A neurologist and expert on neurodegenerative diseases shares what we know about multiple sclerosis and what we still need to learn.
Multiple sclerosis (MS) is a brain disease that affects 2.5 million people worldwide and about 1 million Americans. The American Brain Foundation funds annual research on MS through Next Generation Research grants in collaboration with the American Academy of Neurology. We are committed to sharing resources and building public awareness of brain disease. As part of that, our webinars connect donors and the general public with experts in various topics in brain disease.
In a recent webinar, the American Brain Foundation welcomed Raymond Roos, MD, previous member of the Foundation’s research advisory committee and the Director of the Amyotrophic Lateral Sclerosis clinic and the Marjorie and Robert E. Straus Professor in Neurological Science. Dr. Roos shared what we know about multiple sclerosis, thanks to groundbreaking discoveries over the past couple of decades. He also discussed what we still need to learn and the research happening in those areas.
What We Know About Multiple Sclerosis
Multiple sclerosis is a central nervous system disease, which means it affects the brain and spinal cord. In the case of MS, myelin (a protective substance that surrounds nerve cells) is damaged. This damage, called demyelination, is associated with inflammation. When demyelination and inflammation occur, the messages sent through the nerve are interrupted. “The nerve process—the axon—degenerates,” says Dr. Roos. “And whereas we may have reasons, opportunities, and drugs that stop the inflammation pretty well, the axonal degeneration is a problem.”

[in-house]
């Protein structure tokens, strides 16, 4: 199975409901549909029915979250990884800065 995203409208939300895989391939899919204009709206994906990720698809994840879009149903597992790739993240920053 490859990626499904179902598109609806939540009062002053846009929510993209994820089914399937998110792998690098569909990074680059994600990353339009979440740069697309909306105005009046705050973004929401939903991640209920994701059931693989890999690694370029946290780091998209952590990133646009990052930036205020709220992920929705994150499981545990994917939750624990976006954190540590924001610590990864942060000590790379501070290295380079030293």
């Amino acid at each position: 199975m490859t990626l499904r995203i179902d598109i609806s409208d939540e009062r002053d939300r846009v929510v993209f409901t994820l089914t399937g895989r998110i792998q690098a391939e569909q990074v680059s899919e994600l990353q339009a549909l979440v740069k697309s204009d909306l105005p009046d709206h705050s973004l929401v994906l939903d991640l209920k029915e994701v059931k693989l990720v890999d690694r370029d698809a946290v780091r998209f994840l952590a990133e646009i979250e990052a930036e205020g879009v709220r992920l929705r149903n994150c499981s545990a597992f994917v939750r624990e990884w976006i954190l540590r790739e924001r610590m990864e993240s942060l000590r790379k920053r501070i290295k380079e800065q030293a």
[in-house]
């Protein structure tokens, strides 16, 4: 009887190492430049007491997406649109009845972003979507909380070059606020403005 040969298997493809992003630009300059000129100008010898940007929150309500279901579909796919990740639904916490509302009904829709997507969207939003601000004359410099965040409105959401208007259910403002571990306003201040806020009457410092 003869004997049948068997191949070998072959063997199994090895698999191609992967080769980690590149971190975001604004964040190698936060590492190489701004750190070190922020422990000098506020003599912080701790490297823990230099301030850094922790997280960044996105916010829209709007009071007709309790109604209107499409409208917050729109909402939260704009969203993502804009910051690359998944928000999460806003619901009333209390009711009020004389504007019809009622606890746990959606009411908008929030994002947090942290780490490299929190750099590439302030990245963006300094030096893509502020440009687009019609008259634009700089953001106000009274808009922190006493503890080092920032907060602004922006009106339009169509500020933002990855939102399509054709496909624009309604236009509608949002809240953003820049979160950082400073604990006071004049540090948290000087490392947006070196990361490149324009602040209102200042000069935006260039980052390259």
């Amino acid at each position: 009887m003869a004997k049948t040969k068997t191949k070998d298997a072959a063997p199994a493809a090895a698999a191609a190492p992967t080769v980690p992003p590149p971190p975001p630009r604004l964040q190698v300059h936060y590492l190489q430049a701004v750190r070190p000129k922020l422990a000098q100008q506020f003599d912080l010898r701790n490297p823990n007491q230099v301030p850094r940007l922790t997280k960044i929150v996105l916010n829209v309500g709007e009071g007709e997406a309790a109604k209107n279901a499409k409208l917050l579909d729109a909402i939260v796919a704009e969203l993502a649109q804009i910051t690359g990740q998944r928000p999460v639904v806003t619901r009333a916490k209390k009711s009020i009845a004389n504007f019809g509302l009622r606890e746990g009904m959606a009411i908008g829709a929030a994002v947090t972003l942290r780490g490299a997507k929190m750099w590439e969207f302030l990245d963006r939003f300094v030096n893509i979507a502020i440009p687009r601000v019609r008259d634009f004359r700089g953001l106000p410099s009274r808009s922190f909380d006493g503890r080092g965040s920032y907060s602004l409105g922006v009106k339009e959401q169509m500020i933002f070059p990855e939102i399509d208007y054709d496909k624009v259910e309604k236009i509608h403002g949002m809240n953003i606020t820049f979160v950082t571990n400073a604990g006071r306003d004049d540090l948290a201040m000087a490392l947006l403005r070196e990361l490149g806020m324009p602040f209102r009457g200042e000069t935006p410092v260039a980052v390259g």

MS has two categories. One is relapsing-remitting, a series of improvements and setbacks with no continuous trend. The other is progressive, where patients’ conditions steadily degenerate or get more severe. Diagnosis is based on two separate attacks or progression over six months that cannot be explained by another disease. MRI has helped doctors and researchers learn a lot about MS. Doctors can use MRI to see lesions in the brain and make a diagnosis.
While the exact cause of MS is unknown, research has found that genetics and environment may play a role. If a person has a close relative with MS, they have an estimated 10- to 20-fold increase in developing the disease themselves. Research has also identified certain genes that may have a link to MS. According to Dr. Roos, people with an increased risk don’t necessarily need to monitor for MS with MRI scans or do genetic testing. It’s more of a way to help researchers identify a cause or help doctors diagnose the disease. Environmental factors may have an effect as well. For example, areas near the equator seem to have a much lower level of risk. but researchers are not sure why.
We currently have many treatment options for MS. Drugs that target the immune system are often effective. Since the 1990s, scientists have found several medications to treat the symptoms of MS, including bladder and bowel problems, depression, dizziness, fatigue, pain, abnormal movements, and muscle weakness or spasticity. We also have therapies that target MS, including injections, oral medications, and infusion treatments.